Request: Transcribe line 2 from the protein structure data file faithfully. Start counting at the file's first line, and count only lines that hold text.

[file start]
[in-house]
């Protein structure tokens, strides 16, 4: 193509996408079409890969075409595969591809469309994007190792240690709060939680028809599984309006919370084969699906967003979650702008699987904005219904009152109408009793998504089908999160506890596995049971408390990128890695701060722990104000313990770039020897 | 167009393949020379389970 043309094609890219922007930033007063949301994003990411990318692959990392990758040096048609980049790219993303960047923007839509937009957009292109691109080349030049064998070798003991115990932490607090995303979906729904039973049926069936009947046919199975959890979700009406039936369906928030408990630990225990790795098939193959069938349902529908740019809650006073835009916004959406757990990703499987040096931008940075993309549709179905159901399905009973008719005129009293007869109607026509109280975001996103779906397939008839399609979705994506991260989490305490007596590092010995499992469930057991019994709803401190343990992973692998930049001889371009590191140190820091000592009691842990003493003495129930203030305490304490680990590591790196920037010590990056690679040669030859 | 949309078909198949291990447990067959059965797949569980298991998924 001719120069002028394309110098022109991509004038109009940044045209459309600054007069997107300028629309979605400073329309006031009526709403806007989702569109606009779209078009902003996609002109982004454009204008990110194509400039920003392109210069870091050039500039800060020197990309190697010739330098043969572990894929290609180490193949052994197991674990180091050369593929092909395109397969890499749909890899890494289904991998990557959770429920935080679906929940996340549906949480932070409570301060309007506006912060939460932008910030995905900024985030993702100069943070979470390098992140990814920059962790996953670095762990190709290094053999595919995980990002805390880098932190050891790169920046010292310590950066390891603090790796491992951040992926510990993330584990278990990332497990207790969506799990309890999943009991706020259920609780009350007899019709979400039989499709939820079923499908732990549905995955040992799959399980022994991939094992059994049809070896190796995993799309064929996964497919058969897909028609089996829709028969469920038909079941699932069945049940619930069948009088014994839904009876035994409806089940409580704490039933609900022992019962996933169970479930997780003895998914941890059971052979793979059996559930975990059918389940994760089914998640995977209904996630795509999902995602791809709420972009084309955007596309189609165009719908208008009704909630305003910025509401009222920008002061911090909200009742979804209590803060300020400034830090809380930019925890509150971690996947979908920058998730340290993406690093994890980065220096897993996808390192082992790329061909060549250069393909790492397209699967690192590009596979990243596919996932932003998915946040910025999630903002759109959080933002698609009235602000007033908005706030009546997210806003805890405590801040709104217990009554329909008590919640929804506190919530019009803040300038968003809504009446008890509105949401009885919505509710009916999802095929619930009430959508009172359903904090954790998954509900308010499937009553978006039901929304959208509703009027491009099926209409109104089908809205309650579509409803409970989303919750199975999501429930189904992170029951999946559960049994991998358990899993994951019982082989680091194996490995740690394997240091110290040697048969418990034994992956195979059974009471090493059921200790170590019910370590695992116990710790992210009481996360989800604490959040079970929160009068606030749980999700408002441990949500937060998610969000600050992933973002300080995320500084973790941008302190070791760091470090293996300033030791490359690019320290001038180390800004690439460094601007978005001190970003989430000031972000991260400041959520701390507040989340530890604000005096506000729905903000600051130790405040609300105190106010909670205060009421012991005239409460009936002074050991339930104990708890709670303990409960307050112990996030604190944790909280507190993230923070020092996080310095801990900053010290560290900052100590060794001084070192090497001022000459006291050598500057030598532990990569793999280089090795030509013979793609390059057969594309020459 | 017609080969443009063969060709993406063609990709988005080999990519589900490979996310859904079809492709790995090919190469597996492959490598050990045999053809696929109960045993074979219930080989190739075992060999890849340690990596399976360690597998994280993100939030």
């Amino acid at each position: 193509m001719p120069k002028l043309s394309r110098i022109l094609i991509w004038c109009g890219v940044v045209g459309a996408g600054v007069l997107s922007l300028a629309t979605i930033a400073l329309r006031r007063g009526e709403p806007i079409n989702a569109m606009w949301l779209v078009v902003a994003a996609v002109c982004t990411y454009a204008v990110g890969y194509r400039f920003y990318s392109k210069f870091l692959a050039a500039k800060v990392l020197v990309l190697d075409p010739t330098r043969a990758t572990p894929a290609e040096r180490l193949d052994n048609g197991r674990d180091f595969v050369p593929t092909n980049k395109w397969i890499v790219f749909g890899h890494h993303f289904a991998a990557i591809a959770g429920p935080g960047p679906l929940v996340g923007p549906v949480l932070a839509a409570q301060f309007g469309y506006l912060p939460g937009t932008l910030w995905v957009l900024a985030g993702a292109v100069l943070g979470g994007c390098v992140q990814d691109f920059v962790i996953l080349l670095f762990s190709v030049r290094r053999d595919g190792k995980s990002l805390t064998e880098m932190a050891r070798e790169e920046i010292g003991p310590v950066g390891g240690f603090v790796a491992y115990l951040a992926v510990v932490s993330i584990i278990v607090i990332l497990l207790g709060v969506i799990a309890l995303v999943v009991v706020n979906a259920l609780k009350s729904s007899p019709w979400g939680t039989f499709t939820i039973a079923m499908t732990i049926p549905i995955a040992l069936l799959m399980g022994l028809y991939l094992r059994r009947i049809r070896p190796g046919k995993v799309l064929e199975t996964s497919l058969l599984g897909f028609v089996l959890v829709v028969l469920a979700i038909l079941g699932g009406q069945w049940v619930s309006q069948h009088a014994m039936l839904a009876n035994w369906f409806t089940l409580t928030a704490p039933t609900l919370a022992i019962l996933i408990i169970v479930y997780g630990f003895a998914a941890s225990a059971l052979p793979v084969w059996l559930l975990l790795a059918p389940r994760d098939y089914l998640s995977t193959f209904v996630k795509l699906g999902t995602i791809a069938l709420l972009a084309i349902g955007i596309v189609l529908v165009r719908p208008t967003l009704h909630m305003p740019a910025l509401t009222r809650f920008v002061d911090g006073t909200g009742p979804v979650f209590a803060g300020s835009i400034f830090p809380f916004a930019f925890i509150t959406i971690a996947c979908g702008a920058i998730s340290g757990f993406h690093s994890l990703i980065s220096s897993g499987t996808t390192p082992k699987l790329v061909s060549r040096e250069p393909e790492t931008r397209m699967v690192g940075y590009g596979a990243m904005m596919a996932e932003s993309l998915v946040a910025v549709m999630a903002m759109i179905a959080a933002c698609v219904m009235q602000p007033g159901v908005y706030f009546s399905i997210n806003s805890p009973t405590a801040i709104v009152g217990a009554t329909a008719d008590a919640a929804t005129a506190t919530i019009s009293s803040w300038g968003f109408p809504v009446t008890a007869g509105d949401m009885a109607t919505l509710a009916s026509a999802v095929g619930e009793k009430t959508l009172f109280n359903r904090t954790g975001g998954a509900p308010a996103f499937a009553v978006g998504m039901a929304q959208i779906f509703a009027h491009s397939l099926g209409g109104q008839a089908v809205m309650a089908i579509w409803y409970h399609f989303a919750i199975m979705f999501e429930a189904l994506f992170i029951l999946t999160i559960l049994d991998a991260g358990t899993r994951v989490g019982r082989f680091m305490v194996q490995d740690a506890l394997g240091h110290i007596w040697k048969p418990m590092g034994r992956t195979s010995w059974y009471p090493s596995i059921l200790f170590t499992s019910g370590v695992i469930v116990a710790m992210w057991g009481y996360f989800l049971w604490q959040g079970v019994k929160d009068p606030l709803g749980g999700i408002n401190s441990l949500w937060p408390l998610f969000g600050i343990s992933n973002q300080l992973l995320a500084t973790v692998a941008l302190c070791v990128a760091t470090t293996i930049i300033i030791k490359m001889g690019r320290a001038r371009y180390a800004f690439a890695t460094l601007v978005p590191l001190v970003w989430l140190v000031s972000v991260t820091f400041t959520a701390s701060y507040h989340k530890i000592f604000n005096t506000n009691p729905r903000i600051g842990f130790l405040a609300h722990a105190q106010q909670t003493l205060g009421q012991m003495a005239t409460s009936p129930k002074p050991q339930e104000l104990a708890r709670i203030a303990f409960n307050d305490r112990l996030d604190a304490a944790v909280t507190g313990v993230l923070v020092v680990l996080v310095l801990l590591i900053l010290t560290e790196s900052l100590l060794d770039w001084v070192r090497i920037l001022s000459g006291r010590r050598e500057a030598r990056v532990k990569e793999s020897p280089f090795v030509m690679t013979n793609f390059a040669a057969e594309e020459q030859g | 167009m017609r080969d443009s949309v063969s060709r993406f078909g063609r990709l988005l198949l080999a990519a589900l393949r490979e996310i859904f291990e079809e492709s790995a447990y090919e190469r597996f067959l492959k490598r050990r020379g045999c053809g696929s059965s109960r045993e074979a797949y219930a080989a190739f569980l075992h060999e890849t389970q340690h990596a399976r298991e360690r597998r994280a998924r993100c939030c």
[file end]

């Protein structure tokens, strides 16, 4: 193509996408079409890969075409595969591809469309994007190792240690709060939680028809599984309006919370084969699906967003979650702008699987904005219904009152109408009793998504089908999160506890596995049971408390990128890695701060722990104000313990770039020897 | 167009393949020379389970 043309094609890219922007930033007063949301994003990411990318692959990392990758040096048609980049790219993303960047923007839509937009957009292109691109080349030049064998070798003991115990932490607090995303979906729904039973049926069936009947046919199975959890979700009406039936369906928030408990630990225990790795098939193959069938349902529908740019809650006073835009916004959406757990990703499987040096931008940075993309549709179905159901399905009973008719005129009293007869109607026509109280975001996103779906397939008839399609979705994506991260989490305490007596590092010995499992469930057991019994709803401190343990992973692998930049001889371009590191140190820091000592009691842990003493003495129930203030305490304490680990590591790196920037010590990056690679040669030859 | 949309078909198949291990447990067959059965797949569980298991998924 001719120069002028394309110098022109991509004038109009940044045209459309600054007069997107300028629309979605400073329309006031009526709403806007989702569109606009779209078009902003996609002109982004454009204008990110194509400039920003392109210069870091050039500039800060020197990309190697010739330098043969572990894929290609180490193949052994197991674990180091050369593929092909395109397969890499749909890899890494289904991998990557959770429920935080679906929940996340549906949480932070409570301060309007506006912060939460932008910030995905900024985030993702100069943070979470390098992140990814920059962790996953670095762990190709290094053999595919995980990002805390880098932190050891790169920046010292310590950066390891603090790796491992951040992926510990993330584990278990990332497990207790969506799990309890999943009991706020259920609780009350007899019709979400039989499709939820079923499908732990549905995955040992799959399980022994991939094992059994049809070896190796995993799309064929996964497919058969897909028609089996829709028969469920038909079941699932069945049940619930069948009088014994839904009876035994409806089940409580704490039933609900022992019962996933169970479930997780003895998914941890059971052979793979059996559930975990059918389940994760089914998640995977209904996630795509999902995602791809709420972009084309955007596309189609165009719908208008009704909630305003910025509401009222920008002061911090909200009742979804209590803060300020400034830090809380930019925890509150971690996947979908920058998730340290993406690093994890980065220096897993996808390192082992790329061909060549250069393909790492397209699967690192590009596979990243596919996932932003998915946040910025999630903002759109959080933002698609009235602000007033908005706030009546997210806003805890405590801040709104217990009554329909008590919640929804506190919530019009803040300038968003809504009446008890509105949401009885919505509710009916999802095929619930009430959508009172359903904090954790998954509900308010499937009553978006039901929304959208509703009027491009099926209409109104089908809205309650579509409803409970989303919750199975999501429930189904992170029951999946559960049994991998358990899993994951019982082989680091194996490995740690394997240091110290040697048969418990034994992956195979059974009471090493059921200790170590019910370590695992116990710790992210009481996360989800604490959040079970929160009068606030749980999700408002441990949500937060998610969000600050992933973002300080995320500084973790941008302190070791760091470090293996300033030791490359690019320290001038180390800004690439460094601007978005001190970003989430000031972000991260400041959520701390507040989340530890604000005096506000729905903000600051130790405040609300105190106010909670205060009421012991005239409460009936002074050991339930104990708890709670303990409960307050112990996030604190944790909280507190993230923070020092996080310095801990900053010290560290900052100590060794001084070192090497001022000459006291050598500057030598532990990569793999280089090795030509013979793609390059057969594309020459 | 017609080969443009063969060709993406063609990709988005080999990519589900490979996310859904079809492709790995090919190469597996492959490598050990045999053809696929109960045993074979219930080989190739075992060999890849340690990596399976360690597998994280993100939030």